I am writing this article as a follow up to an article I wrote that was published in The Law Society Gazette on 4th December 2018 and which focussed on a case in which I was involved and where I represented the father, Re D (a child (parental alienation)  EWFC B64.
Crown court – relevance of parental alienation
Parental alienation is not confined to family cases. It can and does feature in criminal cases, where allegations are made, by an alienating parent, against a backdrop of a prolonged, serious and acrimonious relationship between parents following separation/divorce.
When representing a parent in a criminal court I emphasise to my clients the need for all relevant facts to be before the jury, just as they need to be before a family court. This will require a thorough consideration of what might constitute relevant evidence coupled with a detailed request for disclosure from the prosecution. This is so that the jury can properly understand and evaluate the family background which may have led to the allegations against the defendant.
Unfortunately and very often, I find myself representing a parent who did not think, at the outset, that it was necessary to be represented at the police station and so attended without being accompanied by a solicitor. As with any criminal case, the absence of legal representation at the police station can often cause a client considerable difficulty by the time it reaches trial. This can arise for a number of reasons but most commonly in these types of cases because the parent is often in shock and distress when questioned by the police because allegations of this nature are deeply distressing and often historical. The parent may then say something, innocently, that is either not accurate or subsequently contradictory of something else he or she may say. This can often subsequently add weight to the prosecution’s case when seeking to suggest to the jury that the parent or his or her account is not credible. Another risk of the client attending the police station alone is that police procedures and conduct may not be properly applied and, as such, the client is prejudiced. Without knowing the rules and procedures, the client will not know when or how to complain.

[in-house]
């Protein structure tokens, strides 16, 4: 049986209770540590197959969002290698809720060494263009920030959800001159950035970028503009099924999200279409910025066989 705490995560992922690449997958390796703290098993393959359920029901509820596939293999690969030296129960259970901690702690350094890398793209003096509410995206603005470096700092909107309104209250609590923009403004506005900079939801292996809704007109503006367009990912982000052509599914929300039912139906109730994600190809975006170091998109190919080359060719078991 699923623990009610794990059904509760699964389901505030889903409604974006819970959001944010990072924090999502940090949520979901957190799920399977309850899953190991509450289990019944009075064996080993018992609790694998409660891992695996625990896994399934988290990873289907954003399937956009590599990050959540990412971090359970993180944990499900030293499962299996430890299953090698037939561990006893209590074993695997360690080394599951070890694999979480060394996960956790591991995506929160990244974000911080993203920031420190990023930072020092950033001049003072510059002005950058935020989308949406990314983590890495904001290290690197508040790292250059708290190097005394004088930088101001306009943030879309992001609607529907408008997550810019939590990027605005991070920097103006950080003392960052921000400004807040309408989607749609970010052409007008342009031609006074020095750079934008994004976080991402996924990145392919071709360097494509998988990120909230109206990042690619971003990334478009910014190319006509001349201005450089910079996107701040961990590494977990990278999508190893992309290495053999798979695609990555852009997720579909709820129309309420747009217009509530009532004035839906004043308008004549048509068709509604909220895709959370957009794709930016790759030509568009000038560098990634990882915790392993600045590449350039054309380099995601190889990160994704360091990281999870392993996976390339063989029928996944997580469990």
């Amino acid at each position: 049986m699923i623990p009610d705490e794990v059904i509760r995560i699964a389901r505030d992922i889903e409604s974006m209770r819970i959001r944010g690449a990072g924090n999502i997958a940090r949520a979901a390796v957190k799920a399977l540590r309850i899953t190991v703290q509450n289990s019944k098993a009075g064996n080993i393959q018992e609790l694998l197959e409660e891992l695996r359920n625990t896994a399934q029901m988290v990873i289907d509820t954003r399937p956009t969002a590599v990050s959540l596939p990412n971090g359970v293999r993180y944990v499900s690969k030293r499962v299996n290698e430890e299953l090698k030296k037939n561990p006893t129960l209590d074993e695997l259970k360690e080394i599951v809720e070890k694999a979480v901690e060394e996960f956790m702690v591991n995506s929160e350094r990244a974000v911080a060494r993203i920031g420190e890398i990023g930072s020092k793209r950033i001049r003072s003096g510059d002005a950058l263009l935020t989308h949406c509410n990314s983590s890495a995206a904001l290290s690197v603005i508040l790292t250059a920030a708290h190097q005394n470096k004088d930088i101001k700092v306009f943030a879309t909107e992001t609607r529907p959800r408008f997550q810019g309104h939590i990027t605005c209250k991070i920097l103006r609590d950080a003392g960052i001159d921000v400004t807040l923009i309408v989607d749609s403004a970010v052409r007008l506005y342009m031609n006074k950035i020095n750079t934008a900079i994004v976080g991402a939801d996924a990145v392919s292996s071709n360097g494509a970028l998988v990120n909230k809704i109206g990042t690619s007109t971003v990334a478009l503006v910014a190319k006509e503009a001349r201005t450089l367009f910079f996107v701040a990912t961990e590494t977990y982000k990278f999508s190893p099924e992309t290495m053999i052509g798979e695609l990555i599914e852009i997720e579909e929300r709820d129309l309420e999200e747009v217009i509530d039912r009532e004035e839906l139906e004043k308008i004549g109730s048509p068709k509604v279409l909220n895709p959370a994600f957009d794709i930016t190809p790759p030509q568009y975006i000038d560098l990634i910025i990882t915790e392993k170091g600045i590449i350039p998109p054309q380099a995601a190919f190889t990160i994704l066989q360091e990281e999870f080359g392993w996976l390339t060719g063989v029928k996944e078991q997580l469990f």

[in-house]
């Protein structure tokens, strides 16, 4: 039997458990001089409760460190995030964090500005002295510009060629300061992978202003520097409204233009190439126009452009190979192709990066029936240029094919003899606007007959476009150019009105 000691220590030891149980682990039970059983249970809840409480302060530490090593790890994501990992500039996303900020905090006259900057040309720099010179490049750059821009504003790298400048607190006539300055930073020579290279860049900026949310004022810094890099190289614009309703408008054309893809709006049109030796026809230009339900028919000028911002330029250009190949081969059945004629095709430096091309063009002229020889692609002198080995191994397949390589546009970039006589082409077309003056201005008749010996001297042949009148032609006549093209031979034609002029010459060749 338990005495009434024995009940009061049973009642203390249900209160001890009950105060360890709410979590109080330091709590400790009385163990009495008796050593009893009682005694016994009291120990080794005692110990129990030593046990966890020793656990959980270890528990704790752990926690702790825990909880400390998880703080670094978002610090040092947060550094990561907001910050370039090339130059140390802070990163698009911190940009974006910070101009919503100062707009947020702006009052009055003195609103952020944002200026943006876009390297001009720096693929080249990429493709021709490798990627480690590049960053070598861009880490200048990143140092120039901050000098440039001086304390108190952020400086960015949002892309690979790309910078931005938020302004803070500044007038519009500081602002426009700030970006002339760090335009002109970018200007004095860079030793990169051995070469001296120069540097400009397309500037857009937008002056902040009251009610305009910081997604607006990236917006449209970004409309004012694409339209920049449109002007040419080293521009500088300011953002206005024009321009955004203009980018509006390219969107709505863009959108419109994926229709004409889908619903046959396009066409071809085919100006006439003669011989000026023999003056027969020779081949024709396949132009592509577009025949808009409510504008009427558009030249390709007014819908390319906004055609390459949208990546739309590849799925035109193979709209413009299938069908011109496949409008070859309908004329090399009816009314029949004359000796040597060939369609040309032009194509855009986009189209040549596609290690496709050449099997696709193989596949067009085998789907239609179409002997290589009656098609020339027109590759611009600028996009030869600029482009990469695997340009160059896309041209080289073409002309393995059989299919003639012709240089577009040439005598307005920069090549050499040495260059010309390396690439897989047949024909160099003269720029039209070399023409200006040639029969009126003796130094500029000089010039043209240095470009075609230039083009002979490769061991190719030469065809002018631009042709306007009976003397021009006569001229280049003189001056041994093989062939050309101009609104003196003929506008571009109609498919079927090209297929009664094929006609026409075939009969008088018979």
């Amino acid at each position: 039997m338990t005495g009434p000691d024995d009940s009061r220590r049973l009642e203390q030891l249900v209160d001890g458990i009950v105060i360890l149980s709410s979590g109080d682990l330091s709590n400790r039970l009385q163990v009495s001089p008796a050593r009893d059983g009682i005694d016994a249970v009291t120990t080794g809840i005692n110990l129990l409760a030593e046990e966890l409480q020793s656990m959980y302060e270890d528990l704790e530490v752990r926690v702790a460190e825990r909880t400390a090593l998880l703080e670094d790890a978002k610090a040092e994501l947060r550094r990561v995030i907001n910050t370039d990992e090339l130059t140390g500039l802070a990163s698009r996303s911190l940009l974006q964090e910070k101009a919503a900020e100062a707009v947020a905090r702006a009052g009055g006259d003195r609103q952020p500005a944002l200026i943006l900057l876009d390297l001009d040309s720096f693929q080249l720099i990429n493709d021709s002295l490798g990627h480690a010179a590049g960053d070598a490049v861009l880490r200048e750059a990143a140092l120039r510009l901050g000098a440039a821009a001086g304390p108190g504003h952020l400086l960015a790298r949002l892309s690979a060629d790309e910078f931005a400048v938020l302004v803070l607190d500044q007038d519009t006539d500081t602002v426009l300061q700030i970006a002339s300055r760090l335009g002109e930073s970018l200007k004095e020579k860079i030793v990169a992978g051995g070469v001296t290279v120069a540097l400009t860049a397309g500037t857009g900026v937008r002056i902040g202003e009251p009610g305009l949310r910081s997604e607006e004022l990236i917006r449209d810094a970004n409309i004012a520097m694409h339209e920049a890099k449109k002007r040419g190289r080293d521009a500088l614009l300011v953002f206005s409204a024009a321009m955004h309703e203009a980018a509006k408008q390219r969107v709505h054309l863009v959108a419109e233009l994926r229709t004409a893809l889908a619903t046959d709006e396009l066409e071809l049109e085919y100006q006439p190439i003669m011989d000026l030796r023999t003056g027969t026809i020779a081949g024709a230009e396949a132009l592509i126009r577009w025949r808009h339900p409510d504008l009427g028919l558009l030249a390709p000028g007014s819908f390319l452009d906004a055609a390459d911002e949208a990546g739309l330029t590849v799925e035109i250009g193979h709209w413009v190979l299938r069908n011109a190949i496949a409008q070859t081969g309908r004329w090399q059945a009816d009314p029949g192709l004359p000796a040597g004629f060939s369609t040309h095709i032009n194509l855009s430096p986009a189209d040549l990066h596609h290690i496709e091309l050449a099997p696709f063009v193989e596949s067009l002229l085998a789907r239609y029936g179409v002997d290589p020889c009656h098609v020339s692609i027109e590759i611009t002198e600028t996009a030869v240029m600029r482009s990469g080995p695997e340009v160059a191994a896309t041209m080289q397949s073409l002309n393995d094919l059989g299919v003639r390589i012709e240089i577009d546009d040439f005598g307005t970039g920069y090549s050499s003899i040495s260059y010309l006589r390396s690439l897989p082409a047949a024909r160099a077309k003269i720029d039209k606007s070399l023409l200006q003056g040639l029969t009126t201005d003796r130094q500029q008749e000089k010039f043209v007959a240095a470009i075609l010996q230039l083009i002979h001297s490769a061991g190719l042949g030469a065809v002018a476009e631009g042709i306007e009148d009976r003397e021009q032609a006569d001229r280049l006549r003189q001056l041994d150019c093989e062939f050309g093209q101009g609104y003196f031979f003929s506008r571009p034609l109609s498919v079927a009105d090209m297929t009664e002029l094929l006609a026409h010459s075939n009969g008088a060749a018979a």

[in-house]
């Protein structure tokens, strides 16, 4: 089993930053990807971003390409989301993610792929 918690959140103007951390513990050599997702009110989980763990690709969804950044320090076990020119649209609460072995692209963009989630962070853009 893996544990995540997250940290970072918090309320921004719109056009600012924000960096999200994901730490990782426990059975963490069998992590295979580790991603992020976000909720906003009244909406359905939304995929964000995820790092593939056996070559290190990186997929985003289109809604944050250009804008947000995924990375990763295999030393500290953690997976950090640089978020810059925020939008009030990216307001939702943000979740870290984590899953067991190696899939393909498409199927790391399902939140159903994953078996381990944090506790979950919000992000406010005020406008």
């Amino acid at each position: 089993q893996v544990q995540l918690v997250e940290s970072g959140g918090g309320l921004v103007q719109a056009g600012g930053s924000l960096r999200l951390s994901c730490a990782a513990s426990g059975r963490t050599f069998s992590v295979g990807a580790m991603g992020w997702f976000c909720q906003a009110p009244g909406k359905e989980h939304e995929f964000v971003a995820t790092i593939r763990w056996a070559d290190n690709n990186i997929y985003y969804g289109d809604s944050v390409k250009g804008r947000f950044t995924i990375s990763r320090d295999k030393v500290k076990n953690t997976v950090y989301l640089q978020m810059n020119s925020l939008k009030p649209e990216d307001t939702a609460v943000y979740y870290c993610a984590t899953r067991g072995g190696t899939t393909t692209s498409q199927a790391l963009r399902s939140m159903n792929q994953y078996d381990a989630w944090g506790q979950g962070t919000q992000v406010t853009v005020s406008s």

Cross-examining children and young people, whether in the family court or the criminal court, is never easy. They are vulnerable and at all times require sensitivity and need systems in place [known as “special measures”] which facilitates them giving evidence. However, with skilled and experienced cross-examination, any unreliability in their evidence can usually be unravelled.